OAKLAND, Calif. - If you’re 18 and older and fully vaccinated, you can get a COVID booster shot in California, despite CDC guidance that boosters should only be for some people at high risk.
When the CDC made its recommendations for who should get a booster shot, officials said people 65 and older and people 18 and older who either have underlying health conditions or live or work in high-risk settings, like a hospital or grocery store.
But in a letter this week, the state told health care providers to not turn anyone away, even if they don’t meet the CDC’s criteria. The letter said people 18 and older are eligible for a booster shot as long as it has been at least six months since their second Pfizer or Moderna shot or two months since their single Johnson & Johnson shot.
Santa Clara County is trying to make the message even more clear, saying everyone is eligible, so if you’re fully vaccinated, come get a booster shot.
"I think what the public heard was ‘I have to be 65 or else I shouldn’t get a booster.’ And that’s not correct, that’s not correct," said Santa Clara County Public Health Director Sara Cody said on Thursday. "If you look at the CDC guidelines and you drill down to the various groups, what you end up with is the recognition that pretty much everybody is eligible."
Cody said it's even more important to get a booster shot now so that you're safe during the week of Thanksgiving.
"We're coming into the holidays, we’re coming into one of the busiest travel days of the year, and there’s a great way to protect yourself and your family and your friends and the community, and that is by getting a booster shot," said Cody.
Dr. John Swartzberg, a clinical professor at UC Berkeley's School of Public Health, said immunity from the vaccines wanes after about 6 months. That is allowing for some breakthrough infections that feel like a cold, but the vaccine is still protecting people from death or needing to go to the hospital because of COVID.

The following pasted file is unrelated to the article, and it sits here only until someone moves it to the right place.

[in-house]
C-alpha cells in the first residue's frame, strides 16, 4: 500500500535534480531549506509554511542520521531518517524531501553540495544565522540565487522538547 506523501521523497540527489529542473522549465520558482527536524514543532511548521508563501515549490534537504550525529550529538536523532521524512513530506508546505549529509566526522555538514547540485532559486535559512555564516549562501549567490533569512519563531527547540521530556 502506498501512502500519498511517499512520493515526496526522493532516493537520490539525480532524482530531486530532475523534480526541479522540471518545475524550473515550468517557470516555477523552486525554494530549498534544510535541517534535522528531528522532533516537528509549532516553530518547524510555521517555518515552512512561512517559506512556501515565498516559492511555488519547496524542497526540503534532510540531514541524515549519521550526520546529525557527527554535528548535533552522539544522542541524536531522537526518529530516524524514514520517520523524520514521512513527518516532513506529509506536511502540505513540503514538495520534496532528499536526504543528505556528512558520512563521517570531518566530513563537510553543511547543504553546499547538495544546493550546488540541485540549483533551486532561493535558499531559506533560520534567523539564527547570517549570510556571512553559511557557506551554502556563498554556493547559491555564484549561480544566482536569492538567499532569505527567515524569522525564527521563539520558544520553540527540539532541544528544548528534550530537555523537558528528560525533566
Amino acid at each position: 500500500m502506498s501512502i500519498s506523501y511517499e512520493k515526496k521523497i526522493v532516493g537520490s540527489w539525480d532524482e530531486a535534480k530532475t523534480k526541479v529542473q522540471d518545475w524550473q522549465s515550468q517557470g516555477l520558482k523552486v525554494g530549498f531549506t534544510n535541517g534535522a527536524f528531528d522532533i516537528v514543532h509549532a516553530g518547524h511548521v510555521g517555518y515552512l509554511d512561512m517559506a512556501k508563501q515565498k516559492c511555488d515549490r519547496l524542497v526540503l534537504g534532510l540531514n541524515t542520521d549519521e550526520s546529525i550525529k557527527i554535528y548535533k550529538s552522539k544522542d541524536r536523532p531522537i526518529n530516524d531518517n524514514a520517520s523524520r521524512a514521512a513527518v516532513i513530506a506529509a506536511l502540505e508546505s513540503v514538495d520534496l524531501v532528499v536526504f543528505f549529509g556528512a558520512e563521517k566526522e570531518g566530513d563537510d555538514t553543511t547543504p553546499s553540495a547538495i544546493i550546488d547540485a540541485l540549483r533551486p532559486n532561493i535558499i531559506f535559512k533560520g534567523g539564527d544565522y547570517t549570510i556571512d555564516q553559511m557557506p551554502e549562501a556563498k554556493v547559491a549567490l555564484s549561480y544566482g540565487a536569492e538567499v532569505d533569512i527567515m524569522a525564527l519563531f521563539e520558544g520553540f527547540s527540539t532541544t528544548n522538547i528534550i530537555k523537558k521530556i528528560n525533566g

"Frankly if an individual is really worried about getting a breakthrough infection and really wants to maximize their protection, go get it. There’s really not a good reason to sit home and just worry about it. I would just get a booster at that point, we have plenty of vaccine," said Swartzberg.
He said allowing everyone to get a booster is better logistically.
But Dr. Monica Gandhi, an infectious disease doctor at UCSF, is worried that messaging saying everyone needs a booster shot makes it sound like the vaccines aren't working, when they are.
"There was a very nice study from Texas yesterday that showed us that vaccinated people were 13 time less likely to get infected and 10 times less likely to die with the vaccines than if you’re unvaccinated. So us focusing our efforts on unvaccinated people in the United States would be really important, and we don’t want to tell unvaccinated people that vaccines don’t work by talking about boosters too much ," said Gandhi.
Even though the vaccines are readily available, data from the CDC shows less than 40% of people 65 and older who are fully vaccinated in California have gotten their booster shots.
Other states are making this distinction too. On Thursday, Colorado expanded eligibility to allow everyone to get a booster shot.
This week Pfizer also asked the FDA to officially authorize boosters for everyone 18 and older.